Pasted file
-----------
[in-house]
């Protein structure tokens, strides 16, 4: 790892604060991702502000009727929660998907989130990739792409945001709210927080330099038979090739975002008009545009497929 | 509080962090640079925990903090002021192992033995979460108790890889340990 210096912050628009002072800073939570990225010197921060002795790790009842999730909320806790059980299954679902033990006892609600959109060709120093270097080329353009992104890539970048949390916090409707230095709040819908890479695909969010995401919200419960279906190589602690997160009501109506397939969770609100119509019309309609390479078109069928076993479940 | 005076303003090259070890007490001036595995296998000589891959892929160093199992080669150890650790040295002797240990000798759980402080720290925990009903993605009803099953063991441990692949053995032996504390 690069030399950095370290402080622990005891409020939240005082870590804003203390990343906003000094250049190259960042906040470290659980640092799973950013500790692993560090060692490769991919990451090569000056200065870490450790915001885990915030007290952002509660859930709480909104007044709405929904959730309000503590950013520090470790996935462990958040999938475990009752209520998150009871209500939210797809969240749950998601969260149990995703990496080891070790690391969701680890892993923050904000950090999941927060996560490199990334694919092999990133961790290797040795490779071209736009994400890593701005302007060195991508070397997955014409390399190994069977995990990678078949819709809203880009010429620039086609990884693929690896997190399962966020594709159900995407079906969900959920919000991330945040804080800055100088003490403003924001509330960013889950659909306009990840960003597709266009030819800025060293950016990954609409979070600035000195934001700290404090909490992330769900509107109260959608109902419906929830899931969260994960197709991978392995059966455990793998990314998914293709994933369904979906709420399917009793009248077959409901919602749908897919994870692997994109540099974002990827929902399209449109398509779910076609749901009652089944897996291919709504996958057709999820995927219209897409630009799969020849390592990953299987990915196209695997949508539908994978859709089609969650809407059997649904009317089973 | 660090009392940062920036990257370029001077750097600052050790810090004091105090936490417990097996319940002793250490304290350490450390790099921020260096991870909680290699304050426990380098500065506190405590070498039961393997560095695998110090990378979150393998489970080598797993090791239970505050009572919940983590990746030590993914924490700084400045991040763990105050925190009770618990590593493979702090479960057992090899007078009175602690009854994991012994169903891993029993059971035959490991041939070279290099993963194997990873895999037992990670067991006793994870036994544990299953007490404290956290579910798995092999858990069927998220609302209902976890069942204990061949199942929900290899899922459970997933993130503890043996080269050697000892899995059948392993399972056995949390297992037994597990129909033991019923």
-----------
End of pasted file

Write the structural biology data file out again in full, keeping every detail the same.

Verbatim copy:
[in-house]
């Protein structure tokens, strides 16, 4: 790892604060991702502000009727929660998907989130990739792409945001709210927080330099038979090739975002008009545009497929 | 509080962090640079925990903090002021192992033995979460108790890889340990 210096912050628009002072800073939570990225010197921060002795790790009842999730909320806790059980299954679902033990006892609600959109060709120093270097080329353009992104890539970048949390916090409707230095709040819908890479695909969010995401919200419960279906190589602690997160009501109506397939969770609100119509019309309609390479078109069928076993479940 | 005076303003090259070890007490001036595995296998000589891959892929160093199992080669150890650790040295002797240990000798759980402080720290925990009903993605009803099953063991441990692949053995032996504390 690069030399950095370290402080622990005891409020939240005082870590804003203390990343906003000094250049190259960042906040470290659980640092799973950013500790692993560090060692490769991919990451090569000056200065870490450790915001885990915030007290952002509660859930709480909104007044709405929904959730309000503590950013520090470790996935462990958040999938475990009752209520998150009871209500939210797809969240749950998601969260149990995703990496080891070790690391969701680890892993923050904000950090999941927060996560490199990334694919092999990133961790290797040795490779071209736009994400890593701005302007060195991508070397997955014409390399190994069977995990990678078949819709809203880009010429620039086609990884693929690896997190399962966020594709159900995407079906969900959920919000991330945040804080800055100088003490403003924001509330960013889950659909306009990840960003597709266009030819800025060293950016990954609409979070600035000195934001700290404090909490992330769900509107109260959608109902419906929830899931969260994960197709991978392995059966455990793998990314998914293709994933369904979906709420399917009793009248077959409901919602749908897919994870692997994109540099974002990827929902399209449109398509779910076609749901009652089944897996291919709504996958057709999820995927219209897409630009799969020849390592990953299987990915196209695997949508539908994978859709089609969650809407059997649904009317089973 | 660090009392940062920036990257370029001077750097600052050790810090004091105090936490417990097996319940002793250490304290350490450390790099921020260096991870909680290699304050426990380098500065506190405590070498039961393997560095695998110090990378979150393998489970080598797993090791239970505050009572919940983590990746030590993914924490700084400045991040763990105050925190009770618990590593493979702090479960057992090899007078009175602690009854994991012994169903891993029993059971035959490991041939070279290099993963194997990873895999037992990670067991006793994870036994544990299953007490404290956290579910798995092999858990069927998220609302209902976890069942204990061949199942929900290899899922459970997933993130503890043996080269050697000892899995059948392993399972056995949390297992037994597990129909033991019923």